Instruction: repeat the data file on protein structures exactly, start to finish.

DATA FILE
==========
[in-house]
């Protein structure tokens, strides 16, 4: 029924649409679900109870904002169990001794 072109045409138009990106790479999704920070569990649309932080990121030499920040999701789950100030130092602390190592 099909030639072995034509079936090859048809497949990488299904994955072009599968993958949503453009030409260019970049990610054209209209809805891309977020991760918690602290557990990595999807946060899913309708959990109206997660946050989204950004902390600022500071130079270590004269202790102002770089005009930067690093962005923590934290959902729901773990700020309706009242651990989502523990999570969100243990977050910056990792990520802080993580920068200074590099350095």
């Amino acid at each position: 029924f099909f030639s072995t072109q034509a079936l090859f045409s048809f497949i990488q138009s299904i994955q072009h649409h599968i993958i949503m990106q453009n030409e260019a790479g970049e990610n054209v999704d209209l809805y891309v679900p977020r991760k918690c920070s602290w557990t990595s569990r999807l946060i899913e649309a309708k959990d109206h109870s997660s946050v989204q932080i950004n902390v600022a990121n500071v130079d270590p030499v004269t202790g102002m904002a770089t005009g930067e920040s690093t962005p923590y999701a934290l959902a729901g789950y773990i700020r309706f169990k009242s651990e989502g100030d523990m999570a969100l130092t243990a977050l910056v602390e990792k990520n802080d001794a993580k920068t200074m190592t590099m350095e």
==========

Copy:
[in-house]
């Protein structure tokens, strides 16, 4: 029924649409679900109870904002169990001794 072109045409138009990106790479999704920070569990649309932080990121030499920040999701789950100030130092602390190592 099909030639072995034509079936090859048809497949990488299904994955072009599968993958949503453009030409260019970049990610054209209209809805891309977020991760918690602290557990990595999807946060899913309708959990109206997660946050989204950004902390600022500071130079270590004269202790102002770089005009930067690093962005923590934290959902729901773990700020309706009242651990989502523990999570969100243990977050910056990792990520802080993580920068200074590099350095």
């Amino acid at each position: 029924f099909f030639s072995t072109q034509a079936l090859f045409s048809f497949i990488q138009s299904i994955q072009h649409h599968i993958i949503m990106q453009n030409e260019a790479g970049e990610n054209v999704d209209l809805y891309v679900p977020r991760k918690c920070s602290w557990t990595s569990r999807l946060i899913e649309a309708k959990d109206h109870s997660s946050v989204q932080i950004n902390v600022a990121n500071v130079d270590p030499v004269t202790g102002m904002a770089t005009g930067e920040s690093t962005p923590y999701a934290l959902a729901g789950y773990i700020r309706f169990k009242s651990e989502g100030d523990m999570a969100l130092t243990a977050l910056v602390e990792k990520n802080d001794a993580k920068t200074m190592t590099m350095e």